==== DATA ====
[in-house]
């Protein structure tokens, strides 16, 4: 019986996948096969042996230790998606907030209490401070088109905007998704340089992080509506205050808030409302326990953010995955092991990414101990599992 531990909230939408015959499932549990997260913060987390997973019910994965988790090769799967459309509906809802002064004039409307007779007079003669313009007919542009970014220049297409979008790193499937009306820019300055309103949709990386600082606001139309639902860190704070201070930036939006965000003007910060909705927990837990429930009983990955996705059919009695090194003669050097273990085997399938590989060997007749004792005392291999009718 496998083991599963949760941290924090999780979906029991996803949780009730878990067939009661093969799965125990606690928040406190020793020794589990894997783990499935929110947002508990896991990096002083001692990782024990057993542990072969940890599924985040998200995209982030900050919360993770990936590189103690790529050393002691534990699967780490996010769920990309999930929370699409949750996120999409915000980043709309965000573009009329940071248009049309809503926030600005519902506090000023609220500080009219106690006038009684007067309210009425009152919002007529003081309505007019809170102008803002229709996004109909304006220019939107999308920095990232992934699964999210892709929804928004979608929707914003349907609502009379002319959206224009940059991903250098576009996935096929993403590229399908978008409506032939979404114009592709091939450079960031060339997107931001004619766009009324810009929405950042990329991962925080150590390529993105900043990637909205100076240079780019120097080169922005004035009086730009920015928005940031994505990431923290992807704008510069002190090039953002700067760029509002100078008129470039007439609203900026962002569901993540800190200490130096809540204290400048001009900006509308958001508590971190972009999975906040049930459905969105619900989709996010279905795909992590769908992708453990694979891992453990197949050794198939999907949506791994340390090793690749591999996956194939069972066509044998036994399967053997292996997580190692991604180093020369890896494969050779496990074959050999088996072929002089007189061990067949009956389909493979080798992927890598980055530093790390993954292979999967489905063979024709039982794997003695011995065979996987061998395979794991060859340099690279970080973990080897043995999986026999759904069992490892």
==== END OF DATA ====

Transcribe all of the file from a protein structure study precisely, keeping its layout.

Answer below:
[in-house]
């Protein structure tokens, strides 16, 4: 019986996948096969042996230790998606907030209490401070088109905007998704340089992080509506205050808030409302326990953010995955092991990414101990599992 531990909230939408015959499932549990997260913060987390997973019910994965988790090769799967459309509906809802002064004039409307007779007079003669313009007919542009970014220049297409979008790193499937009306820019300055309103949709990386600082606001139309639902860190704070201070930036939006965000003007910060909705927990837990429930009983990955996705059919009695090194003669050097273990085997399938590989060997007749004792005392291999009718 496998083991599963949760941290924090999780979906029991996803949780009730878990067939009661093969799965125990606690928040406190020793020794589990894997783990499935929110947002508990896991990096002083001692990782024990057993542990072969940890599924985040998200995209982030900050919360993770990936590189103690790529050393002691534990699967780490996010769920990309999930929370699409949750996120999409915000980043709309965000573009009329940071248009049309809503926030600005519902506090000023609220500080009219106690006038009684007067309210009425009152919002007529003081309505007019809170102008803002229709996004109909304006220019939107999308920095990232992934699964999210892709929804928004979608929707914003349907609502009379002319959206224009940059991903250098576009996935096929993403590229399908978008409506032939979404114009592709091939450079960031060339997107931001004619766009009324810009929405950042990329991962925080150590390529993105900043990637909205100076240079780019120097080169922005004035009086730009920015928005940031994505990431923290992807704008510069002190090039953002700067760029509002100078008129470039007439609203900026962002569901993540800190200490130096809540204290400048001009900006509308958001508590971190972009999975906040049930459905969105619900989709996010279905795909992590769908992708453990694979891992453990197949050794198939999907949506791994340390090793690749591999996956194939069972066509044998036994399967053997292996997580190692991604180093020369890896494969050779496990074959050999088996072929002089007189061990067949009956389909493979080798992927890598980055530093790390993954292979999967489905063979024709039982794997003695011995065979996987061998395979794991060859340099690279970080973990080897043995999986026999759904069992490892």